Cultural Memory

While driving back from Nairn last week, Matt & I got into discussions on things like church, tradition, change, and musical worship, among many other things! I made a comment that I’ve been thinking about ever since, and wanted to hear your take on it too. I want to preface it with a small caveat, in the interests of honesty: I’m pretty sure I’ve stolen the idea from someone else, but for the life of me I cannot figure out who!

I shared that I wondered how much of our preferences or distastes for a particular style of corporate worship music are influenced by cultural memory (the term I fear I’ve stolen) more than by the music itself. By cultural memory, I am referring to the almost hard-wired associations we have between things. In part this thought was sparked by the realisation that I enjoy some of the old hymns a lot more when they are set to a different style of music, such as when I first heard the Hymns Ancient & Modern album by the Passion band.

As part of the younger generation, certainly my own cultural memory of organ music is that of stuffy church services I couldn’t wait to escape. For an older generation, their collective cultural memory of guitars and drums is one of sex, drugs, and rock’n’roll. I wonder how my granny would react if we arranged some Chris Tomlin for the organ? Would it be a doorway to open up some wonderful modern hymns for an older generation, in the same way that arranging hymns such as Come Thou Fount for guitars has been for me?

So, what d’ya think? Crazy idea? Anyone tried anything like this?

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13 Responses to “Cultural Memory”


  1. 1 neal February 24, 2009 at 11:39 pm

    on a wee related note.. try and catch this on iplayer before it dissappears on sunday – http://www.bbc.co.uk/iplayer/episode/b00hzljz/Phil_Cunninghams_Grace_Notes_Episode_2/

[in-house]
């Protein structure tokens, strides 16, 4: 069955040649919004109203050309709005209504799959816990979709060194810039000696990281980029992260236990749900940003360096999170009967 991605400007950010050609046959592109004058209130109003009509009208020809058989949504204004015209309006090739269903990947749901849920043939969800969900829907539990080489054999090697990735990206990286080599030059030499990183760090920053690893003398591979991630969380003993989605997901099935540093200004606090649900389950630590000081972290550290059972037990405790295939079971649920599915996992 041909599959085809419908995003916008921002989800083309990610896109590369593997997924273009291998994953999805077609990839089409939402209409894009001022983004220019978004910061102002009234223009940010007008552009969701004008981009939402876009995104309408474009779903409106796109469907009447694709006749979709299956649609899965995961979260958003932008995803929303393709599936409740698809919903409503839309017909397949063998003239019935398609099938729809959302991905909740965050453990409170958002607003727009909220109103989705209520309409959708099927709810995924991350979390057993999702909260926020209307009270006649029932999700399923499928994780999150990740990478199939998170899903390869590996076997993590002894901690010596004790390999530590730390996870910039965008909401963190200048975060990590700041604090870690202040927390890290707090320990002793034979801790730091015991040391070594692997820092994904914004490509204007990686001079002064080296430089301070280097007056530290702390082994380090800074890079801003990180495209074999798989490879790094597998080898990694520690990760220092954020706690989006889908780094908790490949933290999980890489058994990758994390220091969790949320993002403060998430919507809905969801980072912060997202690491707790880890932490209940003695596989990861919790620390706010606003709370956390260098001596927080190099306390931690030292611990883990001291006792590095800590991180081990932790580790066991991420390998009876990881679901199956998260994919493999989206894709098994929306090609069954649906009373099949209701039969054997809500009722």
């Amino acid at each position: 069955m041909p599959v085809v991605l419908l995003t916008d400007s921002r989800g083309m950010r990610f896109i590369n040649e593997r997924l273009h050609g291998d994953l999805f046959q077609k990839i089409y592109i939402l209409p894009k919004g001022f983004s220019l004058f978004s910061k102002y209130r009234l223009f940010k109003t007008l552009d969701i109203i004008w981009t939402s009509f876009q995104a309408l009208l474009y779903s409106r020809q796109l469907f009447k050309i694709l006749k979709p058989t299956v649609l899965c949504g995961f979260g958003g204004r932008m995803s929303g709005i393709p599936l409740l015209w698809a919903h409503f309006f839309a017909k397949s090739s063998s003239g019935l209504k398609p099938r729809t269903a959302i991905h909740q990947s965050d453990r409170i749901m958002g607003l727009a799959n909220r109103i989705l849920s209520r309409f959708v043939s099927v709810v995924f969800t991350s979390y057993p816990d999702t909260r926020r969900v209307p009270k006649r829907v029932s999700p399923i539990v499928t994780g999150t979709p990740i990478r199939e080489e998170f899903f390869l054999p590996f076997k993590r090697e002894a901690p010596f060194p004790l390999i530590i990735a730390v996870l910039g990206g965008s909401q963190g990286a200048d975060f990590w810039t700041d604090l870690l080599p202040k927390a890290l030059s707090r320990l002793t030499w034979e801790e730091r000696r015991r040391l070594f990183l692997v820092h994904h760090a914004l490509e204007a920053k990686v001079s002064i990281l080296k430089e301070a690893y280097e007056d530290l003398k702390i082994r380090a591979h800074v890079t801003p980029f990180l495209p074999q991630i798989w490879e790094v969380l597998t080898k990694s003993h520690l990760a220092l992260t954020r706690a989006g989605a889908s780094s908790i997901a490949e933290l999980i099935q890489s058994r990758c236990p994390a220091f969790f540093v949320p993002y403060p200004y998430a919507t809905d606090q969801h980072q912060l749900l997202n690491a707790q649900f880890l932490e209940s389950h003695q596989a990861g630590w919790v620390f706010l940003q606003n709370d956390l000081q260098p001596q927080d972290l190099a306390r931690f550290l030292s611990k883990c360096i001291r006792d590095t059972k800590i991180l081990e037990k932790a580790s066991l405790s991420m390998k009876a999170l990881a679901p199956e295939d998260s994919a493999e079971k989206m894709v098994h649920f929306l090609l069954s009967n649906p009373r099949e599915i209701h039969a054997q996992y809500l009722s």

2. 2 Harrison February 24, 2009 at 11:57 pm

    I think it’s an incredibly interesting point.

    I was having a discussion recently about the origins of songs in terms of spiritual homes and heritage. Take for example Matt Redman – under the wing of Mike Pilavachi he developed as a worship leader and was synonymous with Soul Survivor before moving to Passion. I am stereotyping but many churches which you might call “conservative” distance themselves from movements like Soul Survivor yet who hasn’t sung a Matt Redman song in one of these conservative churches?

    OK – those are theological rather than cultural differences but it’s interesting in relation to the OT. How exactly do we view songs and how should we view them?

  3. 3 Jim Diffin February 25, 2009 at 2:42 am

    If you haven’t already you should check out Jars of Clay’s ‘Redemption Songs’ album. It’s a compilation of old grassroots evangelical Hymns set to contemporary and diverse styles of music. It’s a wonderful listen and a refreshing twist on worship!

  4. 4 connormcc February 25, 2009 at 10:22 am

    I think it is a great idea, the only couple of things that might be an issue. One is that most modern songs aren’t written with an organ in mind, they are written with guitars and keyboards in mind. The organ is a very different instrument, and it isn’t as simple as just playing the songs on an organ. The other thing and perhaps this more significant issue is that of attitude. As Harrison said, many churches distance themselves from things like soul survivor, and correct me if I’m wrong or being unfair, but I would say that a lot of organists would be unwilling to play anything that isn’t in mission praise or the hymn book, they would distance themselves from more contemporary music…